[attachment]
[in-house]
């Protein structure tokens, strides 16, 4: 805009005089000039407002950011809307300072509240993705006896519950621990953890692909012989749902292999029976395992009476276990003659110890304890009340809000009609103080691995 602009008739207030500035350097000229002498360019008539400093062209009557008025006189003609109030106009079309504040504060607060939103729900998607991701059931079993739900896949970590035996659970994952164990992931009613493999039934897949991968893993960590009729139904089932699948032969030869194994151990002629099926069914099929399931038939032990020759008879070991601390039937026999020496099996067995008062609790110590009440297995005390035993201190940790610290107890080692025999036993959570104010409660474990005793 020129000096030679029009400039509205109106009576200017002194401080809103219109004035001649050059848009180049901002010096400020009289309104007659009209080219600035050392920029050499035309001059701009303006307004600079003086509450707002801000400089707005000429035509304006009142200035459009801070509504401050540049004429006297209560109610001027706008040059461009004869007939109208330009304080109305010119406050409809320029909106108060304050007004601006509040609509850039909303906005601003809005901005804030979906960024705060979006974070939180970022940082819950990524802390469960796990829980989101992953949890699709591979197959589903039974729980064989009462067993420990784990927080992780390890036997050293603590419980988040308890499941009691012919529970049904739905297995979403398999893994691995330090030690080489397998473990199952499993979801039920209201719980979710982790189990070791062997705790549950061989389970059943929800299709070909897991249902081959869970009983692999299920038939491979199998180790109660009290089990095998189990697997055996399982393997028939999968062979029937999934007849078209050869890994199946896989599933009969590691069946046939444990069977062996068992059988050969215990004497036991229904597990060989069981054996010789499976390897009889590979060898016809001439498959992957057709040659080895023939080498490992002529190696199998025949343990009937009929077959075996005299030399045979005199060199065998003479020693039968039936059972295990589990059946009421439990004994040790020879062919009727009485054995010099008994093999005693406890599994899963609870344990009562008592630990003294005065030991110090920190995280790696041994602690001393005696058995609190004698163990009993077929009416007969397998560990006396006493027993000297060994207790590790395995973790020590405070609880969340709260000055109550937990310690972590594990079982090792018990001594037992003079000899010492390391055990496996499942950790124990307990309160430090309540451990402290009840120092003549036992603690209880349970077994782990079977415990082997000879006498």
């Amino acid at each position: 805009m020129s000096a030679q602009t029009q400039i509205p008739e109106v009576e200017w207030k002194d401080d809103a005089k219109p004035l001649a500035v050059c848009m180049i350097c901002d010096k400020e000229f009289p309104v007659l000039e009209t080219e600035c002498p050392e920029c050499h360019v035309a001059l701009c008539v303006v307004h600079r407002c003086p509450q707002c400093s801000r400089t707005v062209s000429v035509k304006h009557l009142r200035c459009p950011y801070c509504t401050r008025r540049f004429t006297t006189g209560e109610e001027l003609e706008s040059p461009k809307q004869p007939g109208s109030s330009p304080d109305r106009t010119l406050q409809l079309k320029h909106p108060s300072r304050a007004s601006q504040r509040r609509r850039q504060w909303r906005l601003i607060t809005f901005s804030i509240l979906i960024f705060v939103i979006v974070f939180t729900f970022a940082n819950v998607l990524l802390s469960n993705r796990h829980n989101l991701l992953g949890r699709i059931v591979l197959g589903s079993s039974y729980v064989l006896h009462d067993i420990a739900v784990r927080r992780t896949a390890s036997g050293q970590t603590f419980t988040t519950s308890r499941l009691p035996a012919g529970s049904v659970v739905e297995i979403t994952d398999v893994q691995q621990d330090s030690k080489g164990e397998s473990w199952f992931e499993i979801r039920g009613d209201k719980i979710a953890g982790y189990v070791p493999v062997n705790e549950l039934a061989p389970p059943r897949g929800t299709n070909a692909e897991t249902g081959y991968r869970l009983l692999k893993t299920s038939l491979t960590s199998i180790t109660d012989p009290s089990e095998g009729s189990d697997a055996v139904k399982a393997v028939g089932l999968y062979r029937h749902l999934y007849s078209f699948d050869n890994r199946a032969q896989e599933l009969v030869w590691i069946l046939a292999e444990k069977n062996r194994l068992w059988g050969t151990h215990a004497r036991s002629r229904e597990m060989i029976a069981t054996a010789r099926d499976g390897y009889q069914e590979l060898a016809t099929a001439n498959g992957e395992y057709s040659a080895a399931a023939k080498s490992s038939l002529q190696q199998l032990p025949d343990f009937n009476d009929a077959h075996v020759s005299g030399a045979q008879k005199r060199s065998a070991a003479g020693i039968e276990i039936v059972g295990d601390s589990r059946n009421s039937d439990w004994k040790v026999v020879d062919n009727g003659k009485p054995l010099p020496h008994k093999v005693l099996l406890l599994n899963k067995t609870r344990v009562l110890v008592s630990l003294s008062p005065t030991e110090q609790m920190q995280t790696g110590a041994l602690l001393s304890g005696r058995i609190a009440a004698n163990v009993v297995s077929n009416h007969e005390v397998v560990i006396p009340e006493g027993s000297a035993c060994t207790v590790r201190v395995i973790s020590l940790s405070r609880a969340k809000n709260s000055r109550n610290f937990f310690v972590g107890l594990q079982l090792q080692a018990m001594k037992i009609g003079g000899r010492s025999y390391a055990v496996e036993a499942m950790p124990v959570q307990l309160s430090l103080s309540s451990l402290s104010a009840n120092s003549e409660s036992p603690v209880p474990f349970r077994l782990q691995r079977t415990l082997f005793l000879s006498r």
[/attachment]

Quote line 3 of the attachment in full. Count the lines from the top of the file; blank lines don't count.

């Amino acid at each position: 805009m020129s000096a030679q602009t029009q400039i509205p008739e109106v009576e200017w207030k002194d401080d809103a005089k219109p004035l001649a500035v050059c848009m180049i350097c901002d010096k400020e000229f009289p309104v007659l000039e009209t080219e600035c002498p050392e920029c050499h360019v035309a001059l701009c008539v303006v307004h600079r407002c003086p509450q707002c400093s801000r400089t707005v062209s000429v035509k304006h009557l009142r200035c459009p950011y801070c509504t401050r008025r540049f004429t006297t006189g209560e109610e001027l003609e706008s040059p461009k809307q004869p007939g109208s109030s330009p304080d109305r106009t010119l406050q409809l079309k320029h909106p108060s300072r304050a007004s601006q504040r509040r609509r850039q504060w909303r906005l601003i607060t809005f901005s804030i509240l979906i960024f705060v939103i979006v974070f939180t729900f970022a940082n819950v998607l990524l802390s469960n993705r796990h829980n989101l991701l992953g949890r699709i059931v591979l197959g589903s079993s039974y729980v064989l006896h009462d067993i420990a739900v784990r927080r992780t896949a390890s036997g050293q970590t603590f419980t988040t519950s308890r499941l009691p035996a012919g529970s049904v659970v739905e297995i979403t994952d398999v893994q691995q621990d330090s030690k080489g164990e397998s473990w199952f992931e499993i979801r039920g009613d209201k719980i979710a953890g982790y189990v070791p493999v062997n705790e549950l039934a061989p389970p059943r897949g929800t299709n070909a692909e897991t249902g081959y991968r869970l009983l692999k893993t299920s038939l491979t960590s199998i180790t109660d012989p009290s089990e095998g009729s189990d697997a055996v139904k399982a393997v028939g089932l999968y062979r029937h749902l999934y007849s078209f699948d050869n890994r199946a032969q896989e599933l009969v030869w590691i069946l046939a292999e444990k069977n062996r194994l068992w059988g050969t151990h215990a004497r036991s002629r229904e597990m060989i029976a069981t054996a010789r099926d499976g390897y009889q069914e590979l060898a016809t099929a001439n498959g992957e395992y057709s040659a080895a399931a023939k080498s490992s038939l002529q190696q199998l032990p025949d343990f009937n009476d009929a077959h075996v020759s005299g030399a045979q008879k005199r060199s065998a070991a003479g020693i039968e276990i039936v059972g295990d601390s589990r059946n009421s039937d439990w004994k040790v026999v020879d062919n009727g003659k009485p054995l010099p020496h008994k093999v005693l099996l406890l599994n899963k067995t609870r344990v009562l110890v008592s630990l003294s008062p005065t030991e110090q609790m920190q995280t790696g110590a041994l602690l001393s304890g005696r058995i609190a009440a004698n163990v009993v297995s077929n009416h007969e005390v397998v560990i006396p009340e006493g027993s000297a035993c060994t207790v590790r201190v395995i973790s020590l940790s405070r609880a969340k809000n709260s000055r109550n610290f937990f310690v972590g107890l594990q079982l090792q080692a018990m001594k037992i009609g003079g000899r010492s025999y390391a055990v496996e036993a499942m950790p124990v959570q307990l309160s430090l103080s309540s451990l402290s104010a009840n120092s003549e409660s036992p603690v209880p474990f349970r077994l782990q691995r079977t415990l082997f005793l000879s006498r």